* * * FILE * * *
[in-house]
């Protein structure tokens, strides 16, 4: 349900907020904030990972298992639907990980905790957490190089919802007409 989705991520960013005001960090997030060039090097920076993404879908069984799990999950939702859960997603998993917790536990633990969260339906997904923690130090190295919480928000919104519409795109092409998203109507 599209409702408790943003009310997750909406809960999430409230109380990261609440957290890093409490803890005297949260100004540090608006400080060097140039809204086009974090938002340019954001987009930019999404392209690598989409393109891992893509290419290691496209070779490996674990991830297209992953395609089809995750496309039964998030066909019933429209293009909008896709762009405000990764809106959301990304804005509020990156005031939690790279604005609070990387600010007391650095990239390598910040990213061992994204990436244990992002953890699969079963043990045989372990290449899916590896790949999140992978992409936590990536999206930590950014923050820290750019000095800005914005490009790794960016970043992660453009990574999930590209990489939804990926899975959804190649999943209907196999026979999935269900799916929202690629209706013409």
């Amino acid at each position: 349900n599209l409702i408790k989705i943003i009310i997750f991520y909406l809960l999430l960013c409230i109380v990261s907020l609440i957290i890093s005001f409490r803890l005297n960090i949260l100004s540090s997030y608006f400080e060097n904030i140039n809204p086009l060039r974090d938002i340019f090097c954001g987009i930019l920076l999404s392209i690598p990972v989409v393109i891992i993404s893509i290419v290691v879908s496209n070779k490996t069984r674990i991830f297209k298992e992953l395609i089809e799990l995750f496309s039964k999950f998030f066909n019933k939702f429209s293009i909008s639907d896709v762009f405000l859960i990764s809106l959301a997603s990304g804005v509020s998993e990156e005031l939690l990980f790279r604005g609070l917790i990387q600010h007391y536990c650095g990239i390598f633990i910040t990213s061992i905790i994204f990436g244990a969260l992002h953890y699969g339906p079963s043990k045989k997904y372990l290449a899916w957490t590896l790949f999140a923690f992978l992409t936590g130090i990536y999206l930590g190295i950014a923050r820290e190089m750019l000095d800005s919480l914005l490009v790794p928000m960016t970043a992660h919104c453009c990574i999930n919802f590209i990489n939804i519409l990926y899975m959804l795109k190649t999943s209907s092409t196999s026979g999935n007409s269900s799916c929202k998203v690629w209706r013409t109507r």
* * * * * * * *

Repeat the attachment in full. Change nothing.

[in-house]
């Protein structure tokens, strides 16, 4: 349900907020904030990972298992639907990980905790957490190089919802007409 989705991520960013005001960090997030060039090097920076993404879908069984799990999950939702859960997603998993917790536990633990969260339906997904923690130090190295919480928000919104519409795109092409998203109507 599209409702408790943003009310997750909406809960999430409230109380990261609440957290890093409490803890005297949260100004540090608006400080060097140039809204086009974090938002340019954001987009930019999404392209690598989409393109891992893509290419290691496209070779490996674990991830297209992953395609089809995750496309039964998030066909019933429209293009909008896709762009405000990764809106959301990304804005509020990156005031939690790279604005609070990387600010007391650095990239390598910040990213061992994204990436244990992002953890699969079963043990045989372990290449899916590896790949999140992978992409936590990536999206930590950014923050820290750019000095800005914005490009790794960016970043992660453009990574999930590209990489939804990926899975959804190649999943209907196999026979999935269900799916929202690629209706013409």
């Amino acid at each position: 349900n599209l409702i408790k989705i943003i009310i997750f991520y909406l809960l999430l960013c409230i109380v990261s907020l609440i957290i890093s005001f409490r803890l005297n960090i949260l100004s540090s997030y608006f400080e060097n904030i140039n809204p086009l060039r974090d938002i340019f090097c954001g987009i930019l920076l999404s392209i690598p990972v989409v393109i891992i993404s893509i290419v290691v879908s496209n070779k490996t069984r674990i991830f297209k298992e992953l395609i089809e799990l995750f496309s039964k999950f998030f066909n019933k939702f429209s293009i909008s639907d896709v762009f405000l859960i990764s809106l959301a997603s990304g804005v509020s998993e990156e005031l939690l990980f790279r604005g609070l917790i990387q600010h007391y536990c650095g990239i390598f633990i910040t990213s061992i905790i994204f990436g244990a969260l992002h953890y699969g339906p079963s043990k045989k997904y372990l290449a899916w957490t590896l790949f999140a923690f992978l992409t936590g130090i990536y999206l930590g190295i950014a923050r820290e190089m750019l000095d800005s919480l914005l490009v790794p928000m960016t970043a992660h919104c453009c990574i999930n919802f590209i990489n939804i519409l990926y899975m959804l795109k190649t999943s209907s092409t196999s026979g999935n007409s269900s799916c929202k998203v690629w209706r013409t109507r």